F1 News, Reports and Race Results

Aston Martin protest dismissed - Sainz keeps grid position

Aston Martin's protest over the results of todays qualifying session for the Chinese Grand Prix has been dismissed by the FIA race stewards, meaning that Carlos Sainz keeps his seventh place on tomorrow's grid.

Aston had lodged their protest on the grounds that the Ferrari driver should not have been allowed to take any further part in the session after he came to a stop on the main straight having spun midway through the second round.

A red flag was deployed by race control immediately after the incident but Sainz was subsequently able to get back underway and return to pit lane for a new front wing and a check for suspension damage.

He eventually went back out and set a time that got him through to Q3, where he was able to post the seventh fastest time. However Aston Martin claimed he should not have been allowed to continue in the session after stopping at all.

Article 39.6 of the F1 sporting regulations states: “Any driver whose car stops on the track during the qualifying session or the sprint qualifying session shootout will not be permitted to take any further part in that session."

Aston cited a note on the official race control system reporting that “Car 55(SAI) stopped on start/finish straight” as evidence that Sainz had indeed been formally identified as having stopped.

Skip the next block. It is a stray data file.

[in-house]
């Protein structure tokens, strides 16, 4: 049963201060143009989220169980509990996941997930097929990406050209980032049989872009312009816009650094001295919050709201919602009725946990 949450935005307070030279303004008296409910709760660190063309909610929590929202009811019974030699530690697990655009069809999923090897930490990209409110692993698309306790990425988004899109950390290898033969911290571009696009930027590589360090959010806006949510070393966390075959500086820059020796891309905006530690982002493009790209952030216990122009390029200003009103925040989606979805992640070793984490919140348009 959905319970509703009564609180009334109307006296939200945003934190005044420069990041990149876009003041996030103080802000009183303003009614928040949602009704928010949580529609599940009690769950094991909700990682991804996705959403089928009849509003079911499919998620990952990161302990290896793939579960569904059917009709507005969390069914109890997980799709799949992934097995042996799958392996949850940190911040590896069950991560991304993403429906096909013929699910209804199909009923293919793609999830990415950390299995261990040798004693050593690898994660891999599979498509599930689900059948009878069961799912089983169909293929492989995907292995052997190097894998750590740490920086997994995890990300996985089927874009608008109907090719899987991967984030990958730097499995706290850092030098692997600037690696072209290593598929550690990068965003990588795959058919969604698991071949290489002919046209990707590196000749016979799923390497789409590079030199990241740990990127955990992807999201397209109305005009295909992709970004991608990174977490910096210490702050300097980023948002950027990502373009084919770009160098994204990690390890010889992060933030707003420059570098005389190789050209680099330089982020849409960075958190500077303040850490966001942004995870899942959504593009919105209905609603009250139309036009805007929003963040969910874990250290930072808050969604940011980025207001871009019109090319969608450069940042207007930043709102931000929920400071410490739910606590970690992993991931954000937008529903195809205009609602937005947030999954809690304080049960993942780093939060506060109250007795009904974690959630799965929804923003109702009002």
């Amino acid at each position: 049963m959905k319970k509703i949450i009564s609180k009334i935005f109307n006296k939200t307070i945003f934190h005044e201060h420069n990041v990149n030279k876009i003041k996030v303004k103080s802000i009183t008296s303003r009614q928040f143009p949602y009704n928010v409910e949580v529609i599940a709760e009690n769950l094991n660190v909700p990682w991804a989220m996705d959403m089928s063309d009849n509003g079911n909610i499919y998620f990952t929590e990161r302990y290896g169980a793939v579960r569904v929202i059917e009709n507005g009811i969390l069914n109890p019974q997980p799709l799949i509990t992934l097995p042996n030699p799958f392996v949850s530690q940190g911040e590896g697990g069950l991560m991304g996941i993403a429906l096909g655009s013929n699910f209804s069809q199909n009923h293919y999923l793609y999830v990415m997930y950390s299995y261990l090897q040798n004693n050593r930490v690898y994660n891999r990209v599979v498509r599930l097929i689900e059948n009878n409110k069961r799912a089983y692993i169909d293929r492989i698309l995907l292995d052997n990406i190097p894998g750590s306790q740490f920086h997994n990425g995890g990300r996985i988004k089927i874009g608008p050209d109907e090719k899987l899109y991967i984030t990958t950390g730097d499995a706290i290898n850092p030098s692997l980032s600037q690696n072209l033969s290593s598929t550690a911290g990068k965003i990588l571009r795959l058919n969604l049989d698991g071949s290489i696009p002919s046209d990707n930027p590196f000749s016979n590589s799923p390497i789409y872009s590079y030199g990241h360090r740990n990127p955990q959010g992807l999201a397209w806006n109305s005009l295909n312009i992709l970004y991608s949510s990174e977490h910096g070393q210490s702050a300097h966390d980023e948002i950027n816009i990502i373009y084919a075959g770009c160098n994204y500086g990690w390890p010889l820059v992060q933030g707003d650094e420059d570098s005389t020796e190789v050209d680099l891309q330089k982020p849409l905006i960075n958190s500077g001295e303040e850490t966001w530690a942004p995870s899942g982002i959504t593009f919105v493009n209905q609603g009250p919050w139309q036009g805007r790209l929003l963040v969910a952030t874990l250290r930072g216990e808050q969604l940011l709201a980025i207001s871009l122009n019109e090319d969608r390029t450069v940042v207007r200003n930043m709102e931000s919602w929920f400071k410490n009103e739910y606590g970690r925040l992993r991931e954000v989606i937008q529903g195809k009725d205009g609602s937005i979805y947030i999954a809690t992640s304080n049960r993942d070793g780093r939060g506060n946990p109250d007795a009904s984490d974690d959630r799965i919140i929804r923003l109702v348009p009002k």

But after deliberating the issue, the FIA stewards concluded that cars that have stopped on track but then able to get underway again without external assistance are not deemed to have 'stopped' in the sense of the regulations.

"It is clear that the plain language of Article 39.6 suggests that so long as a car 'stops' on the track during a qualifying session, that car should not be permitted to take further part in the session," said the stewards' ruling.

"However it was clear from the examples cited by a number of the team managers present and the FIA that this was not how this rule was applied by the teams and the FIA in the past.

"In the FIA’s view, what was crucial was that the car would not receive any outside assistance in order to restart (eg from marshals)." the statement explained.

It added that Aston Martin "accepted that there were prior examples of cars stopping on track and being allowed to continue, despite the plain wording of Article.39.6 but that Aston "felt that stopping in this case for one minute and 17 seconds was too long and therefore should not have been permitted.

The FIA representatives explained that so long as the car was able to restart and continue from a stopped position within a reasonable time, that would ordinarily be permitted. The typical time would be around 30 seconds, though that varied depending on the circumstances.

The teams themselves said that they had previously attempted to agree what they considered to be a reasonable length of time before a car would be considered “stopped”.

Unfortunately, they were not able to come to a final agreement on the maximum time allowed. Absent clear guidance in the regulations or an agreed, established practice of when too long was too long, the stewards considered that this was a discretion best left to race control.

The stewards concluded: "Taking into account the numerous examples where cars had stopped for different lengths of time and were permitted to restart and continue to participate in the session concerned, the decision taken by race control was not inconsistent with past practice nor in breach of Article 39.6."

As well as the stewards and representatives of the teams directly involved in the protest, the hearing was attended by the FIA officials who were in race control at the time of Sainz' spin. In addition, Nikolas Tombazis - who is the Single Seater Director of the FIA - was allowed to be present at the hearing at his request, although he did not participate.